Any of these individual books could be read as a one-off and would provide huge entertainment. However it is the creation of the epic saga of The Edge Chronicles as a whole that is particularly special. In the rich, complex entirety of its mind boggling inventiveness it is one of finest gems of children's imaginative fantasy fiction. Period. 

After publication of The Immortals in 2009, the authors seemed to have concluded their epic (apart from some online stories). However I am delighted to say that they are currently in the midst of adding a new sequence, The Cade Trilogy. The first two parts are now published, but we await the final one, The Descenders. I would hope to write more about these as soon as I have caught up with this latest incarnation. 

Note 1: I know that a good number of teachers now read this blog and I would not wish to mislead anyone into upsetting young children. Some of Neil Gaiman's books are dark and disturbing. You do need to read first any you are considering using or recommending . You know your children and will be able to decide whether they can cope or not. Most will. In fact they will revel in his weird imaginings and find them 'good frightening' not 'bad frightening'. However a few may react differently. 

Note 2: The Tiffany Aching sequence is a highly recommended exception (see my post from April '17) and there are a few others. 

Sunday, 9 July 2017

The Secret of Solace, The Quest to the Uncharted Lands by Jayleigh Johnson

Overdue catch up

A couple of years ago, I very much enjoyed The Mark of the Dragonfly, the first book in this US-published sequence. I somehow missed the second book when it came out, though, and was only prompted back to the series by the very recent appearance of its third part. However I have caught up with both sequels now - and I am mightily glad that I did so. An interesting mix of fantasy, post-apocalypse and sci-fi, they continue the imaginative flair and gripping storytelling of their predecessor and are well-worth seeking out by older children and younger teens. (Please see my post from March '15 for more details.)

Moonlocket by Peter Bunzl

A most welcome trio

I have recently found three new  writers who are reinventing what might be called the children's 'adventure story' for a new generation, each one in a different but very special way. At a time when children's bestsellers are so dominated by comedy, they are to be welcomed most warmly. Of course, to be be  entertained by often rather farcical and scatalogical humour is a characteristic of childhood. All credit to the books which meet this need. Nevertheless children also need the opportunity to become totally immersed in engaging and exciting story and these three emerging fiction sequences provide that wonderfully. I posted here in June '17 about two of them, Abi Elphinstone's Dreamsnatcher trilogy and Jennifer Bell's The Uncommoners. Here is the third. 

Victorian clockwork

Peter Bunzel's deservedly popular debut Cogheart, has now been followed by an equally entertaining sequel Moonlocket. Both are set in a fantasy version of Victorian England, involving some aspects of classic 'steampunk' but with the delightful addition of clockwork as what might punningly be termed a key energy source. This world is populated not only by humans but by wind-up androids, 'mechanicals', and indeed by 'mechanimals' too. Malkin, the 'pet' fox of protagonist Lily and her adopted brother Robert, is indeed one such - and a delightful and entertaining addition to their small band he is too. The storylines of both books involve high adventure of an intentionally melodramatic kind, peopled with dastardly villains, fiendish plots, hidden secrets, enigmatic clues, and high adrenaline chases and confrontations. They are classic derring-do, reminiscent of the cliff-hangers of the past. However, they are emphatically children's books too and, although the action is tense and thrilling, it is never graphically violent or disturbing.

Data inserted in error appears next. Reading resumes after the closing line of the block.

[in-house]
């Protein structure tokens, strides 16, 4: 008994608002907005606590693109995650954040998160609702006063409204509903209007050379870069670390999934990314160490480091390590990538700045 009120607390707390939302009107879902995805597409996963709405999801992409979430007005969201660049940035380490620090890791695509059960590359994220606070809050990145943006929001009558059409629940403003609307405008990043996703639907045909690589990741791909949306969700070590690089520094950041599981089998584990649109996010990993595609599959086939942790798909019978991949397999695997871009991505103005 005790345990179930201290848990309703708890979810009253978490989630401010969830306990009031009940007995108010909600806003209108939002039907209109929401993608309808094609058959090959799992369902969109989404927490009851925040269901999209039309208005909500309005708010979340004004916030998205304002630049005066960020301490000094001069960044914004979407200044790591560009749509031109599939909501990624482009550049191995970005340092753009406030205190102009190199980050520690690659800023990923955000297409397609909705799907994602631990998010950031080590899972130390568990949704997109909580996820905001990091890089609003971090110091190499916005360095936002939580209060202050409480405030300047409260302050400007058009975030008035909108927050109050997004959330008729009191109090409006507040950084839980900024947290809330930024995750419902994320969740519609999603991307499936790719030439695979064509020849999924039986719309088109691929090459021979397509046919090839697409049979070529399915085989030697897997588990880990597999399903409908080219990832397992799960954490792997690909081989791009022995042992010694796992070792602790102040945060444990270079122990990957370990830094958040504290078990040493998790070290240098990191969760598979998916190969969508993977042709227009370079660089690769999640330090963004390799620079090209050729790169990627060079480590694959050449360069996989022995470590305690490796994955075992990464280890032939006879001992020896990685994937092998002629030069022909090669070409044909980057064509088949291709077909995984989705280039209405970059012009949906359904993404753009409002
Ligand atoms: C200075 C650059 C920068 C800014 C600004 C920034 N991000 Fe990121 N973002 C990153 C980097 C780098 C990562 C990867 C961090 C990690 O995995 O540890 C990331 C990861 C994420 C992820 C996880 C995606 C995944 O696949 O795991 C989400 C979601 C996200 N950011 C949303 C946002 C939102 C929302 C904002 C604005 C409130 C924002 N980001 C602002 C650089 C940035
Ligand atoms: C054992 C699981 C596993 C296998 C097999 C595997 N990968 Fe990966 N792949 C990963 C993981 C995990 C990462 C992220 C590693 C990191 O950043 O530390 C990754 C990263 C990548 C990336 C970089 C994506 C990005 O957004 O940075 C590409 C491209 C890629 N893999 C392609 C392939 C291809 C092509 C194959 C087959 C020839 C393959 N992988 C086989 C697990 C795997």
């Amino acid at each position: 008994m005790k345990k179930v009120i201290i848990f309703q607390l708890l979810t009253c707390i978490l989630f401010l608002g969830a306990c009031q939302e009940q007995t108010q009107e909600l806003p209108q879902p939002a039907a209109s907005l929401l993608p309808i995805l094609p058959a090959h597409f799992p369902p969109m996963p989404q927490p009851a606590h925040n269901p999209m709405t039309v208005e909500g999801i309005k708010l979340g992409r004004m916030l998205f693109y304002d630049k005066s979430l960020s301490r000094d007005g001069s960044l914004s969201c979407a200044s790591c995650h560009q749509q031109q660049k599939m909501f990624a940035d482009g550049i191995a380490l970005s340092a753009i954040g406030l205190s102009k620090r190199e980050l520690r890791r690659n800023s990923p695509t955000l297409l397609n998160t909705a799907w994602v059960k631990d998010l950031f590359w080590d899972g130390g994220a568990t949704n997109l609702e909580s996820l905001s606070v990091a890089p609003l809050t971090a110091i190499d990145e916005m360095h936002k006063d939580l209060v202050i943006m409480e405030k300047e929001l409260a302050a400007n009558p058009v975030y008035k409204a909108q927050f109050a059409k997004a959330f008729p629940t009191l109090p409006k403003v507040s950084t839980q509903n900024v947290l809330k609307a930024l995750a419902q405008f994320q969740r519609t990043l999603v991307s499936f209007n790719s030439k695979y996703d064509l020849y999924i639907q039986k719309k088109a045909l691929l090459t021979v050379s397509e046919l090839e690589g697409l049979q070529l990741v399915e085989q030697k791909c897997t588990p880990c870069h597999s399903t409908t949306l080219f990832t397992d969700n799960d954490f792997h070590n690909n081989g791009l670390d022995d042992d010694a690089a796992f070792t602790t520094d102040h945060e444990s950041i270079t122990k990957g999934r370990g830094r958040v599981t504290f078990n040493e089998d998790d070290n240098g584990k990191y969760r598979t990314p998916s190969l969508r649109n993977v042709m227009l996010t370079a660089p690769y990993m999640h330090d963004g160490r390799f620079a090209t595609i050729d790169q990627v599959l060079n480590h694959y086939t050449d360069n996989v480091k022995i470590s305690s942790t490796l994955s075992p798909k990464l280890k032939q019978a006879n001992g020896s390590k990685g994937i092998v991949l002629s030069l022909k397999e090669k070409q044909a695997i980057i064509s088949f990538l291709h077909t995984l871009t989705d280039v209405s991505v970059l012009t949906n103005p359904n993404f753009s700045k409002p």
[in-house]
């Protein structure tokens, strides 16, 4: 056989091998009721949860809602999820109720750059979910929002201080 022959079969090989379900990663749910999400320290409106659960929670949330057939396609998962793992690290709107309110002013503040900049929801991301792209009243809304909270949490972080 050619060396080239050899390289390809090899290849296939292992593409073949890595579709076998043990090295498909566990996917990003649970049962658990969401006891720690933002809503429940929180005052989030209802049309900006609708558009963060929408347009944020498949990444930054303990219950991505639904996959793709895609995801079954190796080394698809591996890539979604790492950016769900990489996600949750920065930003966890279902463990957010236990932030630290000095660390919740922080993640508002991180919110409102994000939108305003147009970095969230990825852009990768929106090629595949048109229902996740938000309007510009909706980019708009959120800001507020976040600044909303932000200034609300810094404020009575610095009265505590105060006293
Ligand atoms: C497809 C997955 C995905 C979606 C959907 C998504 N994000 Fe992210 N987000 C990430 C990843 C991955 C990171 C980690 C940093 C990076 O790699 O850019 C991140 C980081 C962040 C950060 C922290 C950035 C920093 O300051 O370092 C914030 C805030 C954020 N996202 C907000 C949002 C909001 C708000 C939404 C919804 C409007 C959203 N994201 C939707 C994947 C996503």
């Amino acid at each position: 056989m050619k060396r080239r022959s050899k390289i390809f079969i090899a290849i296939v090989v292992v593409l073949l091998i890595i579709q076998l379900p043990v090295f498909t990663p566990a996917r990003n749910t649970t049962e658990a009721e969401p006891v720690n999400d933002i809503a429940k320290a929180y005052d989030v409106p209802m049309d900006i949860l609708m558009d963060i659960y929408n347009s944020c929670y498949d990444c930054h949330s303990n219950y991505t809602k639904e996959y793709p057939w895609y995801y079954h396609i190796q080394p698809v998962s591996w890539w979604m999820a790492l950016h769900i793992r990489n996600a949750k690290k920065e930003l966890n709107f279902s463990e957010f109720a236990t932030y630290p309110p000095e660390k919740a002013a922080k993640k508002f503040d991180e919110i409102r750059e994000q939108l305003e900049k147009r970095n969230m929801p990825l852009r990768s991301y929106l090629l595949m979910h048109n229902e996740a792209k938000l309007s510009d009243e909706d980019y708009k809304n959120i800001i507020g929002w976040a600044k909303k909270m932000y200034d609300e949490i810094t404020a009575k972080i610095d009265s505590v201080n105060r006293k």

Robert's story

Whilst the first book is essentially Lily's story, this second features Robert far more prominently. It centres on his need to find his true mother, following the tragic death of his much loved father. However, alongside this, Lily still needs to prove her worth to her own father, and to herself too. In fact the humanity of its main child characters adds much to the high adventure of its storylines The emotional journeys they experience, alongside their villain chasing, are engaging and often very moving. The books manage a good deal of humour too. Peter Bunzl throws in many a pun and witticism along the way and his stories are all the more entertaining for it. For example, in this second book, the real name of the villainous thief, known as Jack of Diamonds, is Jack Door. At one point Robert teases the clockwork fox with, 'Malkin, you're so easily wound up.' You get the feel I'm sure. Children will love it. 

Escape into adventure 

In terms of their offering vicarious adventure, these books could be described as Enid Blyton for contemporary children. Ms Blyton may not have been a great literary stylist, nor was her imagination particularly fecund, but she did understand supremely well what it was that the children of her day wanted and needed in their reading. In all her most iconic series, The Famous Five, The Secret Seven,and the Adventure  books themselves (Valley of . . ., Circus of . . ., etc.), she created likeable characters with whom readers could readily identify and gave them exciting adventures, the like of which her audience were highly unlikely to experience themselves.  Her books allowed children to escape temporarily from their everyday lives and to forget  themselves in story. They provided dangerous thrills within the safe comfort of familiarity, securely bound within the covers of a book. For some they also allowed children to discover 'friends' of a quality and intimacy they did not otherwise have. Her books were less about children finding themselves as about children losing themselves. They were essentially escapist. But, within reasonable bounds, that is no bad thing at all.